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Unionoid mussels as an indicator of fish communities : A conceptual framework and empirical evidence

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Title: Unionoid mussels as an indicator of fish communities : A conceptual framework and empirical evidence
Authors: Negishi, J. N. Browse this author
Nagayama, S. Browse this author
Kume, M. Browse this author
Sagawa, S. Browse this author
Kayaba, Y. Browse this author
Yamanaka, Y. Browse this author →KAKEN DB
Keywords: Backwaters
Drainage channels
Issue Date: Jan-2013
Publisher: Elsevier
Journal Title: Ecological Indicators
Volume: 24
Start Page: 127
End Page: 137
Publisher DOI: 10.1016/j.ecolind.2012.05.029
Abstract: We tested the hypothesis that globally imperiled freshwater mussels (Order: Unionoida) can be used as an indicator of fish communities in lowland aquatic systems for relatively small geographic areas (i.e., <100 km2). The survey was conducted in 13 reaches within a network of agricultural drainage channels and in 9 floodplain backwaters in Central Japan. In each site, the fish community was examined on four seasonal occasions (spring to early summer, mid-summer, fall to early winter, and winter) and related to the mussel community. Total abundance, taxon richness, and diversity index were used to characterize fish communities. Mussel community variables predicted some aspects of fish communities, but such patterns were seasonally limited. In both systems, mussel community variables had no predictive power for the total abundance of fishes. In drainage channels, taxon richness of mussels was a good predictor of all fish community variables except for total abundance in early summer. In winter, mussel abundance predicted well the taxon richness of the fish community, while taxon richness predicted the diversity index of the fish community. In backwaters, mussel abundance was a good predictor of fish community variables except total abundance in mid-summer. A relatively minor portion (<23%) of fish-mussel relationships was attributable to direct commensalism between mussels and bitterlings. A conceptual framework was provided to help identify the mechanisms behind fish-mussel relationships. Our findings validated the use of mussels as an indicator of high-quality summer rearing habitats in backwaters and wintering and reproduction habitats of fishes in drainage channels.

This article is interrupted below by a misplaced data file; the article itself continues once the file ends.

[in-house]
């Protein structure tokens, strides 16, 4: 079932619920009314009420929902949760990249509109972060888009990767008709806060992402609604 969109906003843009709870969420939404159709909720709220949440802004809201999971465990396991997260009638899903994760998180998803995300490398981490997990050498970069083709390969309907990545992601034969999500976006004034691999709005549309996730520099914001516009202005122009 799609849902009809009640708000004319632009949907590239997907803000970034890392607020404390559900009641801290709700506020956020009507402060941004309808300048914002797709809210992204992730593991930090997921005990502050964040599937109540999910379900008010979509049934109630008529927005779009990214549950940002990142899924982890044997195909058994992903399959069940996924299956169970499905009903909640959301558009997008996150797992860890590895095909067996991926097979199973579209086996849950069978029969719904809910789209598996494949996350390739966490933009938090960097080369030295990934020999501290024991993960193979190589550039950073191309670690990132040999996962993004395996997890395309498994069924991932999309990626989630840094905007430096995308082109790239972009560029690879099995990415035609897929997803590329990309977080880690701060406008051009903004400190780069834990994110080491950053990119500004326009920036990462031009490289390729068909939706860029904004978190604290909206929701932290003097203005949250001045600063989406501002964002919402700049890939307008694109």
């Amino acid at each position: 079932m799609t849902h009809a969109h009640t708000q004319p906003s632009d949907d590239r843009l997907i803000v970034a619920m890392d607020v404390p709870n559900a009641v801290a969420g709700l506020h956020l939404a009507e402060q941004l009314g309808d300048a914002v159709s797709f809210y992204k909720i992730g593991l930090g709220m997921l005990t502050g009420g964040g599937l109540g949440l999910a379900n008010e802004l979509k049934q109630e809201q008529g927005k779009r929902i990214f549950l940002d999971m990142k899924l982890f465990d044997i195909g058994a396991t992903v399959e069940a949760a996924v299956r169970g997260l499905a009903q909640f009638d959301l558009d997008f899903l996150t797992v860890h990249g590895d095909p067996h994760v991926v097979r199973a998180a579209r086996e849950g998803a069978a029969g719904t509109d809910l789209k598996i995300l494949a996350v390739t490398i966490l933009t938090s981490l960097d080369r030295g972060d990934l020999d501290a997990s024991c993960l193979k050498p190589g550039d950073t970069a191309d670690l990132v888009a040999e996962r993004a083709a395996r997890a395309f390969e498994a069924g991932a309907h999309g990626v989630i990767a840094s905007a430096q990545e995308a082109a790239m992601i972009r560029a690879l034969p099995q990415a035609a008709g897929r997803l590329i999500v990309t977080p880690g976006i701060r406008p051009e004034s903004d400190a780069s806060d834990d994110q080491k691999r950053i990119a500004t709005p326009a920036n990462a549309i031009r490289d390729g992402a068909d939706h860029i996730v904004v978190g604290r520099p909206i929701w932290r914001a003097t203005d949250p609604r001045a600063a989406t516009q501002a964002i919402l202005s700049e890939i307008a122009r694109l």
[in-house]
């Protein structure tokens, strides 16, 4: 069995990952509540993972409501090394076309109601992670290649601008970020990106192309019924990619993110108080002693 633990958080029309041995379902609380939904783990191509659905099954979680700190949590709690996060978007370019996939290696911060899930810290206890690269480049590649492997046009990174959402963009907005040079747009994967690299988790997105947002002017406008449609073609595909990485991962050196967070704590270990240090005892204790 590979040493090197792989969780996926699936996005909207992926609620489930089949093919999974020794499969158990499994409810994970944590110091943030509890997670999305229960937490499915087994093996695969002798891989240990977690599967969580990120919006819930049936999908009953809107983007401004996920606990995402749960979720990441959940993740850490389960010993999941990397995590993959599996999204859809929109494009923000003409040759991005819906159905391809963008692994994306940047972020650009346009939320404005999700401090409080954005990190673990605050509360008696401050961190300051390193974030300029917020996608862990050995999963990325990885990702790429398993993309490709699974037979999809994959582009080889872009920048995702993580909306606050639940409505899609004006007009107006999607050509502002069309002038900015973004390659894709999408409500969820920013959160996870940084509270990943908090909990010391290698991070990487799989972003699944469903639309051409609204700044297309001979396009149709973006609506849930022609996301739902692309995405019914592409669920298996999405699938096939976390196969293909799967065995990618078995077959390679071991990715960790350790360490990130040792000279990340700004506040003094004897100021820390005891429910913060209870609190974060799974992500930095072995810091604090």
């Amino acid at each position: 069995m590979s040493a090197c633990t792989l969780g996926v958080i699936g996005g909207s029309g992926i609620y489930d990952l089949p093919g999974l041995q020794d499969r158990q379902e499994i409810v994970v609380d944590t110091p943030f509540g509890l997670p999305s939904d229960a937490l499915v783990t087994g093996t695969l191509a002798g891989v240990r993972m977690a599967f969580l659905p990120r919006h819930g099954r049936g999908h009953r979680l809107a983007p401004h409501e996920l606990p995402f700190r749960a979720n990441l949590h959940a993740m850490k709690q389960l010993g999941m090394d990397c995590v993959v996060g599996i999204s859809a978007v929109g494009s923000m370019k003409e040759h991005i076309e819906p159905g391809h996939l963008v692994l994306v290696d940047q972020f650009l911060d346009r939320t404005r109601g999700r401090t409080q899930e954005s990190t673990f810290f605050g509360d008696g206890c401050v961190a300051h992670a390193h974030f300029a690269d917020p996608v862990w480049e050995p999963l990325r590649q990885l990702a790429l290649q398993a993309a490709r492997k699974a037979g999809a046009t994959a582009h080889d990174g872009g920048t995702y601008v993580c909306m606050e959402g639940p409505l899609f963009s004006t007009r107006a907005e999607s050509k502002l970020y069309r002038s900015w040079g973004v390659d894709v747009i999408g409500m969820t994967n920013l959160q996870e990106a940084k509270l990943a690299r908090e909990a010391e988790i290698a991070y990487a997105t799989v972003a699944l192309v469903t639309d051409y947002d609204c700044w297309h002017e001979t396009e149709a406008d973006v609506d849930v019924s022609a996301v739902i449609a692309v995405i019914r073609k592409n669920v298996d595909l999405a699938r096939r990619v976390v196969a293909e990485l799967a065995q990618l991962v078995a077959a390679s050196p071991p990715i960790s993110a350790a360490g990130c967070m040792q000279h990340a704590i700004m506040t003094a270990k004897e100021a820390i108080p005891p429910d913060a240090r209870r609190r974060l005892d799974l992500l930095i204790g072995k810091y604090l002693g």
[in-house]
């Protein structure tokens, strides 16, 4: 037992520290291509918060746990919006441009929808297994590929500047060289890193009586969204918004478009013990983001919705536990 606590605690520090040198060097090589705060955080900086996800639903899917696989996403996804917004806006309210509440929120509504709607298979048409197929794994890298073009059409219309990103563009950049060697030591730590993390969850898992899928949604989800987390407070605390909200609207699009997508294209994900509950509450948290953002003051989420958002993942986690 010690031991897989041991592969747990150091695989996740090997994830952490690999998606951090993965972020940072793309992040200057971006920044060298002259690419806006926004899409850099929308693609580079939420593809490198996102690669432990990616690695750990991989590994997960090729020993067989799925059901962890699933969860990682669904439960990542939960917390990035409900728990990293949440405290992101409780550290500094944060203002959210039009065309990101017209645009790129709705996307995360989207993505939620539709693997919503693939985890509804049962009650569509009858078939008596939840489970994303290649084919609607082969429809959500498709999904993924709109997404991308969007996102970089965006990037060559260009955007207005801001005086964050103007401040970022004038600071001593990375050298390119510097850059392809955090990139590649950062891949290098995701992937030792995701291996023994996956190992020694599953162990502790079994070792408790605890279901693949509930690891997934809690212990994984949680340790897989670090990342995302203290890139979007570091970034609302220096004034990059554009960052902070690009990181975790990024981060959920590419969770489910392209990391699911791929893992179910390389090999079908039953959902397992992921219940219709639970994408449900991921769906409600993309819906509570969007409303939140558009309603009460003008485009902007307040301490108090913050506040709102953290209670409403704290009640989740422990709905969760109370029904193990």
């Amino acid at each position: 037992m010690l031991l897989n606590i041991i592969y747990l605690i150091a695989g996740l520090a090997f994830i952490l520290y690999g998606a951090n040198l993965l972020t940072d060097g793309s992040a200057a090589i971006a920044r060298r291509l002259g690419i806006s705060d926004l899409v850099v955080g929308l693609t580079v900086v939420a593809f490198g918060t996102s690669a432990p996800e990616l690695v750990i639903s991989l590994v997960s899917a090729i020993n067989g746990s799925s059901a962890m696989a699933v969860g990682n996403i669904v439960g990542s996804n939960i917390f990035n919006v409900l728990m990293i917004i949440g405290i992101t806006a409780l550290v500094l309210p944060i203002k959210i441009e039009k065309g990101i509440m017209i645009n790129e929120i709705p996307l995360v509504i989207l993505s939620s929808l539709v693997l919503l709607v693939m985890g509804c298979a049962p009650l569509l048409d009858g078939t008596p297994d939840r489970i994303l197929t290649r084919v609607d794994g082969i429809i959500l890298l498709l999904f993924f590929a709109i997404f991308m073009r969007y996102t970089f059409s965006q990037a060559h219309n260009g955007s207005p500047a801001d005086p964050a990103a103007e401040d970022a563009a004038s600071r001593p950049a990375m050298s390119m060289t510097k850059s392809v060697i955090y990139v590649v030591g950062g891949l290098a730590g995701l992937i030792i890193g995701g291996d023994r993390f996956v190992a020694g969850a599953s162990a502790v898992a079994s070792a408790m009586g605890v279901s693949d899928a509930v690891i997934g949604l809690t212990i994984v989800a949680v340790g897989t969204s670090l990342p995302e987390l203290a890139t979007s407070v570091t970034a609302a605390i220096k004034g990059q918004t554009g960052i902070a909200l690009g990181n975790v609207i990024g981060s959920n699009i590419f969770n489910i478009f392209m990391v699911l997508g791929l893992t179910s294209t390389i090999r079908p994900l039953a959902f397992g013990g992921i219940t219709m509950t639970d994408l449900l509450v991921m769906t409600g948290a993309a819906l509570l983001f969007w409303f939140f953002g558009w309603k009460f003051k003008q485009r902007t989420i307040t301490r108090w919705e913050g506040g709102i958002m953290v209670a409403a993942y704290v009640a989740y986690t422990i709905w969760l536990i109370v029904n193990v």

Type: article (author version)
Appears in Collections:環境科学院・地球環境科学研究院 (Graduate School of Environmental Science / Faculty of Environmental Earth Science) > 雑誌発表論文等 (Peer-reviewed Journal Articles, etc)

Submitter: 根岸 淳二郎

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